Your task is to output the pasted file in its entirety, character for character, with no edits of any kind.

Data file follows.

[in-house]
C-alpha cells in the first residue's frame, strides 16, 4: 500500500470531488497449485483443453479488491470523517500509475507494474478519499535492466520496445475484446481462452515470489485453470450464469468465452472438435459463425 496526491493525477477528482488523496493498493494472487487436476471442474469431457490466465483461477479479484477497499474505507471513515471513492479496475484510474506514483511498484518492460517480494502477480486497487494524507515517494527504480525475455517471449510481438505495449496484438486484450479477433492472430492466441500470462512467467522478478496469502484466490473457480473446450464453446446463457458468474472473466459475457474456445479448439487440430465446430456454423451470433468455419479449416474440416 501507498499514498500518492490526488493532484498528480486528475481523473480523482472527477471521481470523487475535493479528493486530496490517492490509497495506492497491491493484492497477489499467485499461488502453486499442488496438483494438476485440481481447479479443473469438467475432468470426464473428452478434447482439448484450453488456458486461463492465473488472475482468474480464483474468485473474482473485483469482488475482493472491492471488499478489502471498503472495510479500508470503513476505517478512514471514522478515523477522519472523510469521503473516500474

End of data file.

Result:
[in-house]
C-alpha cells in the first residue's frame, strides 16, 4: 500500500470531488497449485483443453479488491470523517500509475507494474478519499535492466520496445475484446481462452515470489485453470450464469468465452472438435459463425 496526491493525477477528482488523496493498493494472487487436476471442474469431457490466465483461477479479484477497499474505507471513515471513492479496475484510474506514483511498484518492460517480494502477480486497487494524507515517494527504480525475455517471449510481438505495449496484438486484450479477433492472430492466441500470462512467467522478478496469502484466490473457480473446450464453446446463457458468474472473466459475457474456445479448439487440430465446430456454423451470433468455419479449416474440416 501507498499514498500518492490526488493532484498528480486528475481523473480523482472527477471521481470523487475535493479528493486530496490517492490509497495506492497491491493484492497477489499467485499461488502453486499442488496438483494438476485440481481447479479443473469438467475432468470426464473428452478434447482439448484450453488456458486461463492465473488472475482468474480464483474468485473474482473485483469482488475482493472491492471488499478489502471498503472495510479500508470503513476505517478512514471514522478515523477522519472523510469521503473516500474